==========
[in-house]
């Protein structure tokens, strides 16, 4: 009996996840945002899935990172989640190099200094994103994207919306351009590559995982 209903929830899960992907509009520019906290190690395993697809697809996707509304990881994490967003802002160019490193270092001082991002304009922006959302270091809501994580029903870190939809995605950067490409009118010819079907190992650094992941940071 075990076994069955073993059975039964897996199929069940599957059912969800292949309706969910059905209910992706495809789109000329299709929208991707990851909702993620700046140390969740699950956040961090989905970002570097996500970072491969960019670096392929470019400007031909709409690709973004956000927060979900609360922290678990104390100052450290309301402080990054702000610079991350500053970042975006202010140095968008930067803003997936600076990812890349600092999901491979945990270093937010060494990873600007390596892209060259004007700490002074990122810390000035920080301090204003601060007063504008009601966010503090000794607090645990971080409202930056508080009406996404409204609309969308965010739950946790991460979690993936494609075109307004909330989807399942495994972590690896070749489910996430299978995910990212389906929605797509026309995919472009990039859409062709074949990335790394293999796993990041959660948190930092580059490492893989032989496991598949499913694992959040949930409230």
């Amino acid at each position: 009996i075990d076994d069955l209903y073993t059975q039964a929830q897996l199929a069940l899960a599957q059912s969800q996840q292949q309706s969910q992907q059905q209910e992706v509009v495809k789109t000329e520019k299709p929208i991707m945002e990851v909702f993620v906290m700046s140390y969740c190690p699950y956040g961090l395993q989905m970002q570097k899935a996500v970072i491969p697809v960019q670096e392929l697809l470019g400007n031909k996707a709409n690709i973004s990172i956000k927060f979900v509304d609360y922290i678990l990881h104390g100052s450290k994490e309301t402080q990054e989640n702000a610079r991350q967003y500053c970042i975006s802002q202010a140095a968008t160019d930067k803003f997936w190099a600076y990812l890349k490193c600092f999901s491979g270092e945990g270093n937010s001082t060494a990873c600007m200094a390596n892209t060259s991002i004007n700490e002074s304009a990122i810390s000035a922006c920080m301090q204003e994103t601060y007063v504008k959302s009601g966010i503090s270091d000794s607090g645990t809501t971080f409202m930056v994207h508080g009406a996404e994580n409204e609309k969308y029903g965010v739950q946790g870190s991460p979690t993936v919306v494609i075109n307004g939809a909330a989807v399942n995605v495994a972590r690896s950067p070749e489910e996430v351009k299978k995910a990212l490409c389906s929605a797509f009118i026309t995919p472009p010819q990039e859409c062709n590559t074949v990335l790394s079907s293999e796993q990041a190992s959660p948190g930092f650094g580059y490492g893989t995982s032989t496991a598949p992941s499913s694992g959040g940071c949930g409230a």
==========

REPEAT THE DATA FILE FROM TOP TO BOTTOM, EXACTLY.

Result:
[in-house]
């Protein structure tokens, strides 16, 4: 009996996840945002899935990172989640190099200094994103994207919306351009590559995982 209903929830899960992907509009520019906290190690395993697809697809996707509304990881994490967003802002160019490193270092001082991002304009922006959302270091809501994580029903870190939809995605950067490409009118010819079907190992650094992941940071 075990076994069955073993059975039964897996199929069940599957059912969800292949309706969910059905209910992706495809789109000329299709929208991707990851909702993620700046140390969740699950956040961090989905970002570097996500970072491969960019670096392929470019400007031909709409690709973004956000927060979900609360922290678990104390100052450290309301402080990054702000610079991350500053970042975006202010140095968008930067803003997936600076990812890349600092999901491979945990270093937010060494990873600007390596892209060259004007700490002074990122810390000035920080301090204003601060007063504008009601966010503090000794607090645990971080409202930056508080009406996404409204609309969308965010739950946790991460979690993936494609075109307004909330989807399942495994972590690896070749489910996430299978995910990212389906929605797509026309995919472009990039859409062709074949990335790394293999796993990041959660948190930092580059490492893989032989496991598949499913694992959040949930409230």
């Amino acid at each position: 009996i075990d076994d069955l209903y073993t059975q039964a929830q897996l199929a069940l899960a599957q059912s969800q996840q292949q309706s969910q992907q059905q209910e992706v509009v495809k789109t000329e520019k299709p929208i991707m945002e990851v909702f993620v906290m700046s140390y969740c190690p699950y956040g961090l395993q989905m970002q570097k899935a996500v970072i491969p697809v960019q670096e392929l697809l470019g400007n031909k996707a709409n690709i973004s990172i956000k927060f979900v509304d609360y922290i678990l990881h104390g100052s450290k994490e309301t402080q990054e989640n702000a610079r991350q967003y500053c970042i975006s802002q202010a140095a968008t160019d930067k803003f997936w190099a600076y990812l890349k490193c600092f999901s491979g270092e945990g270093n937010s001082t060494a990873c600007m200094a390596n892209t060259s991002i004007n700490e002074s304009a990122i810390s000035a922006c920080m301090q204003e994103t601060y007063v504008k959302s009601g966010i503090s270091d000794s607090g645990t809501t971080f409202m930056v994207h508080g009406a996404e994580n409204e609309k969308y029903g965010v739950q946790g870190s991460p979690t993936v919306v494609i075109n307004g939809a909330a989807v399942n995605v495994a972590r690896s950067p070749e489910e996430v351009k299978k995910a990212l490409c389906s929605a797509f009118i026309t995919p472009p010819q990039e859409c062709n590559t074949v990335l790394s079907s293999e796993q990041a190992s959660p948190g930092f650094g580059y490492g893989t995982s032989t496991a598949p992941s499913s694992g959040g940071c949930g409230a």